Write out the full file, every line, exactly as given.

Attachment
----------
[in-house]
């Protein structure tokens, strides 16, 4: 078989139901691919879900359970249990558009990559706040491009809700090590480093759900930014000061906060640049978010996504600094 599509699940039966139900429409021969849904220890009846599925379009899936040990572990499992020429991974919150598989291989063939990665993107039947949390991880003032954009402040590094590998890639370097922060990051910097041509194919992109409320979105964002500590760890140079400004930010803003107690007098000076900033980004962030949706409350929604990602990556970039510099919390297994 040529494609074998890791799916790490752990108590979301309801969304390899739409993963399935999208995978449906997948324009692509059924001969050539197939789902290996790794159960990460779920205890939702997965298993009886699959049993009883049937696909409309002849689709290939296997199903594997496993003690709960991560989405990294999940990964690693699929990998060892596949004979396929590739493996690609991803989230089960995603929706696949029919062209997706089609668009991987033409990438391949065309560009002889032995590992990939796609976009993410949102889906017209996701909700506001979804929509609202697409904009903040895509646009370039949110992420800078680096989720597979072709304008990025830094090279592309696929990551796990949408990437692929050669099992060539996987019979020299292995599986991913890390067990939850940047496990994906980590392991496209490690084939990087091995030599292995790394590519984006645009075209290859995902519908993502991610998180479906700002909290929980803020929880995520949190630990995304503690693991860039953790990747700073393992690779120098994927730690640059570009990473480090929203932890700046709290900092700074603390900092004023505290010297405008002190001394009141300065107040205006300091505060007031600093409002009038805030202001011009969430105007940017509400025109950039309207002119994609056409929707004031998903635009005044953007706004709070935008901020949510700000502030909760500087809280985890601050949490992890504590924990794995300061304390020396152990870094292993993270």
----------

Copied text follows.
[in-house]
């Protein structure tokens, strides 16, 4: 078989139901691919879900359970249990558009990559706040491009809700090590480093759900930014000061906060640049978010996504600094 599509699940039966139900429409021969849904220890009846599925379009899936040990572990499992020429991974919150598989291989063939990665993107039947949390991880003032954009402040590094590998890639370097922060990051910097041509194919992109409320979105964002500590760890140079400004930010803003107690007098000076900033980004962030949706409350929604990602990556970039510099919390297994 040529494609074998890791799916790490752990108590979301309801969304390899739409993963399935999208995978449906997948324009692509059924001969050539197939789902290996790794159960990460779920205890939702997965298993009886699959049993009883049937696909409309002849689709290939296997199903594997496993003690709960991560989405990294999940990964690693699929990998060892596949004979396929590739493996690609991803989230089960995603929706696949029919062209997706089609668009991987033409990438391949065309560009002889032995590992990939796609976009993410949102889906017209996701909700506001979804929509609202697409904009903040895509646009370039949110992420800078680096989720597979072709304008990025830094090279592309696929990551796990949408990437692929050669099992060539996987019979020299292995599986991913890390067990939850940047496990994906980590392991496209490690084939990087091995030599292995790394590519984006645009075209290859995902519908993502991610998180479906700002909290929980803020929880995520949190630990995304503690693991860039953790990747700073393992690779120098994927730690640059570009990473480090929203932890700046709290900092700074603390900092004023505290010297405008002190001394009141300065107040205006300091505060007031600093409002009038805030202001011009969430105007940017509400025109950039309207002119994609056409929707004031998903635009005044953007706004709070935008901020949510700000502030909760500087809280985890601050949490992890504590924990794995300061304390020396152990870094292993993270």